I collect comic books for fun. I love to read ‘em. I love to organize ‘em. I love to catalog ‘em. I love putting them in bags to preserve them for future generations. I love trying to decide if I am going to keep all my new 52 comics together or if I am going to put all the Superman comics together. For me these are many of the joys of collecting comics.
There are lots of ways to build a collection; buying off the rack at the local comic shop, buying online, or at a comic convention. There is something very thrilling about being at a show going from dealer to dealer with my notebook searching through back issue bins for issues to fill holes in my collection.
In recent years I have come to really enjoy looking through comic sets. Comic sets are groups of comics that dealers put together to move a bunch of inventory at once. Sets that dealers sell are typically complete series with short runs, or a mini / maxi series. Some dealers pack up complete series that ran for a long time but those can be pretty expensive and not what I’m focused on. Most of the time the comics are not individually bagged and boarded. Instead multiple issues are stuffed into the largest comic bag the dealer has on hand so that they are snug and can be taped together on the outside to keep them all together. Sets are not put together for investment purposes. The condition of the comics is usually pretty good but they certainly are not being sold to eventually be graded.
The sets I’m looking at usually consist 10-20 comics that are being sold for $10-30. Over the last few years I’ve bought quite a few. I look for things that are from the late 70’s to mid 80’s, things I’d like to read. These are some of the sets I’ve picked up recently that I was really pleased to find.
Squadron Supreme – A Twelve Issue Limited Series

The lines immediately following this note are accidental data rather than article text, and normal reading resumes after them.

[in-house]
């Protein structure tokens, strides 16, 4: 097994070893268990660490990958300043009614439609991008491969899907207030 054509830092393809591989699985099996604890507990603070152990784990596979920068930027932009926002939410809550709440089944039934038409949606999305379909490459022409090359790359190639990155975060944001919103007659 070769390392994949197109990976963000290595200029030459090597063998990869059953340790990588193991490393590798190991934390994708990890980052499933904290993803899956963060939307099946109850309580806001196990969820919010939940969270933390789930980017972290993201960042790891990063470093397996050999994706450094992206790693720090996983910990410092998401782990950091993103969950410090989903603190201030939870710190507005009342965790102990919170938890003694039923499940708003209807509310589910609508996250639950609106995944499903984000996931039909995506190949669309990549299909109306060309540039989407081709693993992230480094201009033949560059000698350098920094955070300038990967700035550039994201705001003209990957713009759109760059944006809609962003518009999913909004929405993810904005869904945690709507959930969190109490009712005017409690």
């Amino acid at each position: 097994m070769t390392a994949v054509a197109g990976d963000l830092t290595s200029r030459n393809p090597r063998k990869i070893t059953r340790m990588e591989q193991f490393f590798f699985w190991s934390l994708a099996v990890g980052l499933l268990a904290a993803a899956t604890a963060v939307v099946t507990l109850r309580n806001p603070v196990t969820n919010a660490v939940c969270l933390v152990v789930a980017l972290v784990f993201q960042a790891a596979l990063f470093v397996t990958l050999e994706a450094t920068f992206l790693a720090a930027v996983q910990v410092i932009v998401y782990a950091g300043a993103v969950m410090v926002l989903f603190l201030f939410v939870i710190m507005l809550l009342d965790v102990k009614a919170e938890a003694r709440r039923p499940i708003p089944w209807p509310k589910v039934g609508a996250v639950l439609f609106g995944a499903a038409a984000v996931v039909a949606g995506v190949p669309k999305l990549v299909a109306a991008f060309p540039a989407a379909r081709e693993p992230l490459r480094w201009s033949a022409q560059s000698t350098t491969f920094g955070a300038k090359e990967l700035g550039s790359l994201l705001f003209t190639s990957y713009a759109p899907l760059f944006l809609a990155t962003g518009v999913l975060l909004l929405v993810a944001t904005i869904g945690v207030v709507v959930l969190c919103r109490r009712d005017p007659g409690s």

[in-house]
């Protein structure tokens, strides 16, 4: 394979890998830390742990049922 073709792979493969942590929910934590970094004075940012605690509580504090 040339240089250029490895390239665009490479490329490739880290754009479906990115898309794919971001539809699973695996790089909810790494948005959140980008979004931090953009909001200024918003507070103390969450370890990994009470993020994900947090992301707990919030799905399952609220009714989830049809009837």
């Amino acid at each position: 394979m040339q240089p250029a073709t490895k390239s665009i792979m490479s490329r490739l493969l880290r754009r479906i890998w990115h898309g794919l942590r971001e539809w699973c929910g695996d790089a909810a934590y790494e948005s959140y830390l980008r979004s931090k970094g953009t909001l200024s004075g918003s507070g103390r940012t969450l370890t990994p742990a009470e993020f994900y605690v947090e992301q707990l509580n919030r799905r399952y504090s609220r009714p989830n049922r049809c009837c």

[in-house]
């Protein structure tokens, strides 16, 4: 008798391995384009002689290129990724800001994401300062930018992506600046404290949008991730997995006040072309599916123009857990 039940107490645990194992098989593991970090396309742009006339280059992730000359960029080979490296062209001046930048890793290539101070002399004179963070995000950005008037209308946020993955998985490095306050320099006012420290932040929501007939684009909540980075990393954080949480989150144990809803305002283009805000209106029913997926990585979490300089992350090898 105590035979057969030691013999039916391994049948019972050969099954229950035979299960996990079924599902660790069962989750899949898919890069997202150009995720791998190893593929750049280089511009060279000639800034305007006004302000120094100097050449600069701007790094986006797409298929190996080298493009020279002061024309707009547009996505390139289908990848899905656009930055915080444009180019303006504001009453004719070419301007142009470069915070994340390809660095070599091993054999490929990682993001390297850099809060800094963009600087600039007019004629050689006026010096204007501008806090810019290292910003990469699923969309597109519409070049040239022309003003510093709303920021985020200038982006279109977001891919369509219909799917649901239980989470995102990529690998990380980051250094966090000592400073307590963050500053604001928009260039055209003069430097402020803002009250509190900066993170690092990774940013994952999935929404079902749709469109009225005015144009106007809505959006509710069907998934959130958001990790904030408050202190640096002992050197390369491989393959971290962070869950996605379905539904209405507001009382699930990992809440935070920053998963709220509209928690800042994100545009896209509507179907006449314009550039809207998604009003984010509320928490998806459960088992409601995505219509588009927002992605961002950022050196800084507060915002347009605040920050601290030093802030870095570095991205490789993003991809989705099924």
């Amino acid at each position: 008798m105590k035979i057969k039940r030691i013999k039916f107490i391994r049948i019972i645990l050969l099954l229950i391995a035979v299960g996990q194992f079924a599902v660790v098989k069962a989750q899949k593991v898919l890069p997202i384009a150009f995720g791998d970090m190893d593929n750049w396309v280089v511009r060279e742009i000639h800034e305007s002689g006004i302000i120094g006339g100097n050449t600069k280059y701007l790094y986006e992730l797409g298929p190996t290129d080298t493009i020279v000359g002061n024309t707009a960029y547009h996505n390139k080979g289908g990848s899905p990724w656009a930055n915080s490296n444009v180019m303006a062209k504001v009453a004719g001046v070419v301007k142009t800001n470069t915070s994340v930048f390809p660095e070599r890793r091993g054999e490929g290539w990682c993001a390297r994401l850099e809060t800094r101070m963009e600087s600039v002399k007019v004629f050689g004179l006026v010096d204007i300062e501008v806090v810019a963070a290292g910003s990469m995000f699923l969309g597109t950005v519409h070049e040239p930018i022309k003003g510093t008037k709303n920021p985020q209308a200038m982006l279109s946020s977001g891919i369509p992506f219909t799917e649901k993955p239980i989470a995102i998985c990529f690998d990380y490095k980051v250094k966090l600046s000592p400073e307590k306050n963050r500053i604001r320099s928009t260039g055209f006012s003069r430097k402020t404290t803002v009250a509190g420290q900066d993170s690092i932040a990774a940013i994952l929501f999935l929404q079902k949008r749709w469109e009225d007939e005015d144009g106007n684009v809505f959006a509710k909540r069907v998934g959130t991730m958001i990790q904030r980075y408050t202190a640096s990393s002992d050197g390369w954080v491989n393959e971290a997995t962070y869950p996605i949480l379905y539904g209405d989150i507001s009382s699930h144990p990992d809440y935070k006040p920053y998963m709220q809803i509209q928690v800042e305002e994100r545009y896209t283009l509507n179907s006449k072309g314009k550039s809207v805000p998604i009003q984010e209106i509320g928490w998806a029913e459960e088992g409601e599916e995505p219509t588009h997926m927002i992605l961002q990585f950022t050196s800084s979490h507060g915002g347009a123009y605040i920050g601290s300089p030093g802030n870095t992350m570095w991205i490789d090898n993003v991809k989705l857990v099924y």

Comics in set – all twelve issues
Writer – Mark Gruenwald
Penciller(s) – Bob Hall 1-5, 8
Paul Ryan 6, 9-12
John Buscema 7 (breakdowns)
Jackson Guice 7 (finisher)
Inker(s) – John Beatty 1-3
Sam De La Rosa 4-6, 8-12
Keith Williams 6
Letter – Janice Chiang 1-5, 7, 10-12
John Workman 6
Rick Parker 8-9
Colorist – Christie Scheele 1-4, 6, 12
Mark Phillips 4
Bob Sharen 5
Michael Higgins 7
Max Scheele 8-11
Editor – Ralph Macchio
Editor in Chief – Jim Shooter
The Squadron Supreme limited series was Mark Gruenwald and Marvel’s answer to DCs “Watchmen”. It is a story of heros set in another universe with the Heros dealing with more mature themes. The series starts off during the aftermath of events where the an alien named Overmind has used mind control to take over the President of the United States, who is the alter ego of one of the Squadron. The United States declares war on the rest of the world and Overmind takes over the minds of world leaders.The story picks up with the world in chaos after the Squadron has defeated Overmind. The team decides that they are going to fix all the world’s problems after the damage they have caused.
Interesting fact: Mark Gruenwald was very proud of the series. He passed away in 1996, suddenly. He ashes were later mixed in the ink that was used to print the first trade paperback collection of Squadron Supreme.
Captain Carrot and the Amazing Zoo Crew
Comics in set – issues #1-9, 11 and preview from the New Teen Titans #16
Writer – Roy Thomas
Penciler – Scott Shaw
Inker – Bob Smith
Letter – Todd Klein